Land and the Sea

Happisburgh Primary School at SCVA


Three groups of ten KS2 pupils from Happisburgh Primary School are lined up in the Crescent Wing reception-area.  One of the thirty is itching to speak but she can’t just now because the question is: “What are you expecting to see when we go to the gallery?” and as she’s been here before she knows already.  “A great big hall!” says one pupil.  “Lots of different rooms with artefacts in,” says another.  “Objects.  And lots of writing about each object,” says a third.  Good answers.  We hurry to see just how good.


In the main gallery each of our three guides, Beverley, Michele and Sue, takes her small group to a different starting-point for the short introductory tour.  I’m with Beverley.  She leads the way to the mezzanine.  We stand near ‘Bucket Man’ and look out over the wide open space as Beverley tells us how the SCVA came to be built, and what its purpose has been.  A great big hall, in a way.  With lots of objects.  We consider ‘Bucket Man’: his plastic buckets and real clothes, his wrinkled fibre-glass torso, the odd shape on his head and the white everywhere.  Is it plaster?  Beverley tells us how the artist, John Davies, used to work in a studio without running water.  Maybe that’s what filled the buckets once?


We look at the ‘toys’ nearby, and wonder why the Cycladic marble figures might have been made and preserved.  Then single-file down the spiral staircase to Degas’s little dancer, the one with the haughty look and the ribbon in her hair.  We look closely, see the wrinkles in her bronze dancing-tights.  This figure was wax originally, says Beverley; the fourteen-year-old who modelled for it would be dead in a few years.  We think about that, and try to turn our legs out to mimic the position she has held for a century.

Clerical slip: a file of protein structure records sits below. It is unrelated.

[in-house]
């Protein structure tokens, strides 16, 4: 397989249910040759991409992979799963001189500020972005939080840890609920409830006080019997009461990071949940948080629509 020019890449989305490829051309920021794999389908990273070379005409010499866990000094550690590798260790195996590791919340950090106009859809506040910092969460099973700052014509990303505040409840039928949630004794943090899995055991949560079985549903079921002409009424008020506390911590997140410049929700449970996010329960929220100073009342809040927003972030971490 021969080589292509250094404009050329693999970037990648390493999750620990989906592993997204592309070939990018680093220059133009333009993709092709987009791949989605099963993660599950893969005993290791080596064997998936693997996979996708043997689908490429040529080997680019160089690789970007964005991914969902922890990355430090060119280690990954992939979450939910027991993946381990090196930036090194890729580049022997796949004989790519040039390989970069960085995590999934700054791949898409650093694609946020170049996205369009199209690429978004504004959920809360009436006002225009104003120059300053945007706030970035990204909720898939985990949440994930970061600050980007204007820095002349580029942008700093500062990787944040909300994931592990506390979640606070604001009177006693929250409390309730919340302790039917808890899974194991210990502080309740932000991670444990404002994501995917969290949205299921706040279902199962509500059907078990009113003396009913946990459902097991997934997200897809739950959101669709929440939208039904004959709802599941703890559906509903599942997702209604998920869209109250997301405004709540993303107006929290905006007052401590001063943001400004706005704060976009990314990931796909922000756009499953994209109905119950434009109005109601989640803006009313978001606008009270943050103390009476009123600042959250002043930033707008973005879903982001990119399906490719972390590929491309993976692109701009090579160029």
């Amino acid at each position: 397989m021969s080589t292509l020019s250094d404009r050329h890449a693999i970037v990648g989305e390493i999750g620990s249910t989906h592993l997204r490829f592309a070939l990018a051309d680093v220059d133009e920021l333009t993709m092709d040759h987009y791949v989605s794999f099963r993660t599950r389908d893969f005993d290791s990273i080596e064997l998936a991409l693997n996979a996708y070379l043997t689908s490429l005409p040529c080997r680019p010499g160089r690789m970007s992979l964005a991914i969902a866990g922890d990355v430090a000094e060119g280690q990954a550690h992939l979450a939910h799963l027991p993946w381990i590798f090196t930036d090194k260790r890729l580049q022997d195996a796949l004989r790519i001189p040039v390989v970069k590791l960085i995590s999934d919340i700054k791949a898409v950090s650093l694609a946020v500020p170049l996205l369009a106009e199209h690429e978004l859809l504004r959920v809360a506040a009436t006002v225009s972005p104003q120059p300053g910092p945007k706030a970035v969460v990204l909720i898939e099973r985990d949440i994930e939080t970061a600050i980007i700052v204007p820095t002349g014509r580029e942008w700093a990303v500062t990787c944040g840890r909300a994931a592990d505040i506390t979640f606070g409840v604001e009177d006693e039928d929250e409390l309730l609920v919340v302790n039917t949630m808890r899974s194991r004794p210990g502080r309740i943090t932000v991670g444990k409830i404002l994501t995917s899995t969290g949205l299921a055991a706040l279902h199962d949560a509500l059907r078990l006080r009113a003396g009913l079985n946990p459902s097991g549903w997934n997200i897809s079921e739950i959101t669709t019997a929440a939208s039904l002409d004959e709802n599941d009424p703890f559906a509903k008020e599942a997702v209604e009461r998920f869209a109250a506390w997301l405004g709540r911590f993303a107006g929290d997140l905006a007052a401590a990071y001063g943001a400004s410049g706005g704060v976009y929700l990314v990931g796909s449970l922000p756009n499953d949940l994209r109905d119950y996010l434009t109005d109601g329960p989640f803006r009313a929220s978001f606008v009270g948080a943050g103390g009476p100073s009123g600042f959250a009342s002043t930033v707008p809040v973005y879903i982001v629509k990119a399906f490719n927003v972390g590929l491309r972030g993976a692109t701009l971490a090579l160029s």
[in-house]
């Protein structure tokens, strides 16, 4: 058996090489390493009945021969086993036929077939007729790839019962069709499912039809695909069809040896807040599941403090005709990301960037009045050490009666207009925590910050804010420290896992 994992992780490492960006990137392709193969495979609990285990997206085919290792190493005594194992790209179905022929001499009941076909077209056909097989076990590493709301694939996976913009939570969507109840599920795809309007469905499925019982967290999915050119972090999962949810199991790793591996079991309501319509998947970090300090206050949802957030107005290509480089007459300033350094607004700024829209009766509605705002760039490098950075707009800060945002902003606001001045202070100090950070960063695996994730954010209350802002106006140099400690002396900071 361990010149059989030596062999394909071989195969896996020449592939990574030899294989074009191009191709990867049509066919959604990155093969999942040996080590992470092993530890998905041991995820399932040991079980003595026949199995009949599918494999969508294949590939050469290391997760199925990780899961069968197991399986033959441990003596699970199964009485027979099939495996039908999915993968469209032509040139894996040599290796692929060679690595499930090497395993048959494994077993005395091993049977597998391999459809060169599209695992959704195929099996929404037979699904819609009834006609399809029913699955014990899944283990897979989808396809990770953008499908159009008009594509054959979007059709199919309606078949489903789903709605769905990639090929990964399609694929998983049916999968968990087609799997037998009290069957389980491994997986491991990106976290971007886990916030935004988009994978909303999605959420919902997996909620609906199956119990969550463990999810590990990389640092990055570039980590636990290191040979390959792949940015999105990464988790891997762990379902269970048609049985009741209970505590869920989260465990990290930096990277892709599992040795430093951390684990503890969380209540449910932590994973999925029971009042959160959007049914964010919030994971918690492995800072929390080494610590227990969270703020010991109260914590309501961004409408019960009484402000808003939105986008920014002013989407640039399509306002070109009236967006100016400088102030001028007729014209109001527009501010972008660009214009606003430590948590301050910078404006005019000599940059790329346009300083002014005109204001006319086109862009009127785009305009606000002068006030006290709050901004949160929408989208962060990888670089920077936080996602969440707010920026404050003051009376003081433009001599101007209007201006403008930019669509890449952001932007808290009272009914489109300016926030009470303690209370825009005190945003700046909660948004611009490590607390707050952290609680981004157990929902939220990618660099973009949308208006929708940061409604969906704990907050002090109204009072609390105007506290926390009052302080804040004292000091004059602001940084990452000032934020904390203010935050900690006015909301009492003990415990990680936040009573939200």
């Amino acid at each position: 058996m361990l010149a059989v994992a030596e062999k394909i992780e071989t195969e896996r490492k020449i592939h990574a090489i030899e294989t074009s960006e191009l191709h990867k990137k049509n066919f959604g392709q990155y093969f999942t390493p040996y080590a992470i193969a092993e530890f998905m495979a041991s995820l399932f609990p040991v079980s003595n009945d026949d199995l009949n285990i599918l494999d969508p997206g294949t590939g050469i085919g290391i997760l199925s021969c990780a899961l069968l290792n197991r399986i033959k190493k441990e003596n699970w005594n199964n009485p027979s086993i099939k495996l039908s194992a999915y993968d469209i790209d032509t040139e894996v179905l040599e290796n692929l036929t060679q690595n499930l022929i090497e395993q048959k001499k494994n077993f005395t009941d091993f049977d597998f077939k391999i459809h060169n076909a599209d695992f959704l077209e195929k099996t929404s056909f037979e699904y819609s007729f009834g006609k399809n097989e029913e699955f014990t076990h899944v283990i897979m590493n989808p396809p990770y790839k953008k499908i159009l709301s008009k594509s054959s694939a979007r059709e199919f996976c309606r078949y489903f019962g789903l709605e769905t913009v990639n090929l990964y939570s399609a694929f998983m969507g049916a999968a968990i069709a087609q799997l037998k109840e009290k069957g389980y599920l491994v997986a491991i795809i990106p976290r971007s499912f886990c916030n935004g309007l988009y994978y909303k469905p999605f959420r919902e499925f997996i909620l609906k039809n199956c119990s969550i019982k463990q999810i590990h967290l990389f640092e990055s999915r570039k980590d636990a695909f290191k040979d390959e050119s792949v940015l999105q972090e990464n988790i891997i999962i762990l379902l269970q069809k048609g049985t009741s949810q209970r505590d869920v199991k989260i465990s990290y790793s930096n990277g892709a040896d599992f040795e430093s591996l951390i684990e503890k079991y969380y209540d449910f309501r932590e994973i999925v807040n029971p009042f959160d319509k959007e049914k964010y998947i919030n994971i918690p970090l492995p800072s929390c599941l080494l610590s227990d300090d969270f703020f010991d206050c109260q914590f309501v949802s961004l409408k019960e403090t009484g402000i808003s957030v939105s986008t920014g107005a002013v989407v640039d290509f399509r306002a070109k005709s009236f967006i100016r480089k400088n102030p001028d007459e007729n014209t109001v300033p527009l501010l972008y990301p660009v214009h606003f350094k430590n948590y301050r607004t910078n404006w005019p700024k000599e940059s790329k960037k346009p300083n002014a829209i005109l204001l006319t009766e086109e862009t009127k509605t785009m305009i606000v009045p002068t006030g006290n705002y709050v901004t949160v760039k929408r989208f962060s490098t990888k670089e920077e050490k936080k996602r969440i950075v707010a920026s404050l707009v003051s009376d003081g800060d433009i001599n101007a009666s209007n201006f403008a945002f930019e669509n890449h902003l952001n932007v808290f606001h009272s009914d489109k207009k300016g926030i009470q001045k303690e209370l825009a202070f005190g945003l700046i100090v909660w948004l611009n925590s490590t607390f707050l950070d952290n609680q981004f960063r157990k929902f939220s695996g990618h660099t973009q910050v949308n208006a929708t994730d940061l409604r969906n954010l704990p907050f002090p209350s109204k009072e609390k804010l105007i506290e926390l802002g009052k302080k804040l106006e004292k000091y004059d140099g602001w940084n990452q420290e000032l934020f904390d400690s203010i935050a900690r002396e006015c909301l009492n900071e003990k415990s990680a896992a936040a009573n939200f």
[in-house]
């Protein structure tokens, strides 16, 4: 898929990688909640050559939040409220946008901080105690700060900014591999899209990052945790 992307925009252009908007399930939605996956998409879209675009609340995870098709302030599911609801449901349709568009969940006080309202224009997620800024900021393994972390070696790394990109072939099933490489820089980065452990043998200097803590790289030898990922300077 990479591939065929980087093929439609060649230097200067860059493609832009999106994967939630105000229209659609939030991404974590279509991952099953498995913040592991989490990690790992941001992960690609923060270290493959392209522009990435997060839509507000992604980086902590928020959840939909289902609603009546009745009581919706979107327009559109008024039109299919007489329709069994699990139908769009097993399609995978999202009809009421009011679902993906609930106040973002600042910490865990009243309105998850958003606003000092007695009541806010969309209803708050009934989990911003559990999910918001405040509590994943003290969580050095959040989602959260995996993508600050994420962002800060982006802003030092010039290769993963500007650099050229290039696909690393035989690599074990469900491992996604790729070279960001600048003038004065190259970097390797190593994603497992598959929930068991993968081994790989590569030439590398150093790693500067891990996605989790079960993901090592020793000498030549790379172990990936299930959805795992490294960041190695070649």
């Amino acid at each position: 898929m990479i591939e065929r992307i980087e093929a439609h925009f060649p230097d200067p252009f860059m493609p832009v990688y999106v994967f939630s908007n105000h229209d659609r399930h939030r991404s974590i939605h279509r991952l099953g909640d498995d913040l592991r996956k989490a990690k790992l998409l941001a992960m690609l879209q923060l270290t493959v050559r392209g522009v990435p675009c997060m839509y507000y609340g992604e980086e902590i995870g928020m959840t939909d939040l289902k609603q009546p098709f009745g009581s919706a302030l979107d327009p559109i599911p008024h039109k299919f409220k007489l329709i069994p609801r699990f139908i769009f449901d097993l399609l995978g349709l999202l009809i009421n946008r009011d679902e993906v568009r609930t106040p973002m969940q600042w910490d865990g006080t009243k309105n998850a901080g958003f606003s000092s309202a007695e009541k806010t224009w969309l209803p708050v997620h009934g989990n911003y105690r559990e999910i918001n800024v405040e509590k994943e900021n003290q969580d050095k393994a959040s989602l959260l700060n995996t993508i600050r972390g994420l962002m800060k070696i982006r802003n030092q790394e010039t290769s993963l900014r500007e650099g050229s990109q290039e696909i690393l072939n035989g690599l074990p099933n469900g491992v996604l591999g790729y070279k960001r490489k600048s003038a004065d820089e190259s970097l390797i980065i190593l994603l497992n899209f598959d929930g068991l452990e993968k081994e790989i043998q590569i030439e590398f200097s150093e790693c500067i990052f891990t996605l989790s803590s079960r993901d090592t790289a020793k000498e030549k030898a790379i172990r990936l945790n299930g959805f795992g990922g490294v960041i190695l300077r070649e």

Next Beverley steers us to Giacometti’s thin woman with the big block at her feet.  The pupils look and listen and ask questions and make comparisons with the nearby painting Giacometti made of his brother.  We spot more paintings all of a sudden.  One boy confronts Francis Bacon’s portrait of a Pope.  That man looks cruel, he says, a feeling intensified by the darkness behind the Papal throne.  Turning round, this pupil spots Vincent van Gogh, another Bacon portrait facing the Pope across most of the width of the gallery.  “He paints with dark colours but van Gogh painted with bright ones,” the boy tells me.  


Beverley lets the pupils decide which objects to pause at and study over the final part of our tour.  She keeps clear of the North American section, which we will engage with later.  Several pupils tell me about the collections they keep at home: gems, shells, rocks.  These are displayed in cases or desks, labelled and carefully arranged.  We talk about how they have made miniature museums.


We re-group, running slightly late, and kit ourselves out with clipboards and a worksheet of varied activities to do with objects from North America, the more delicate artefacts apparently bequeathed to George by his sea-faring grandfather.  Janet Woodcraft has devised the worksheet, and the pupils busy themselves to look, think, imagine, draw and narrate.  Everyone seems to get something out of this directed engagement with a part of the collection.  


After lunch we split into two crews.  Guides work with one crew more intensively on the North American objects, exploring the theme of land and sea.  Members of the other crew have time to explore the collection for themselves, drawing and writing as they see fit.  In due course the two crews swop.  I watch Michele capture her small group with a dramatic tale of her own beach-combing along the Norfolk coast around Happisburgh, Cromer and West Runton.  At the high point of her story she produces a bag of fossil-finds and hand them round.  Ancient bones and teeth weigh down our palms.  Michele makes the link with how Eskimo and Inuit live, hunting walruses and making use of every part of the creature to stay alive themselves.  Walrus-ivory blackens as it ages, Michele says, pointing to a case full of worked objects, some of which are dark as ancient wood.  She shows us the masks too, and we talk about what such things might be for.  


As their visit draws to a close the pupils talk about what was unexpected and has stayed in their minds.  Answers are many and various.  So many artefacts!  What the Inuit do with bladders!  One pupil says he’d not expected to have such freedom to explore the space and the objects for himself.  He liked this. 


Out front, everyone gathers for a final photo, then sets off for the coach.  Left behind, Bucket Man stares after them.



Patrick Yarker

November 2011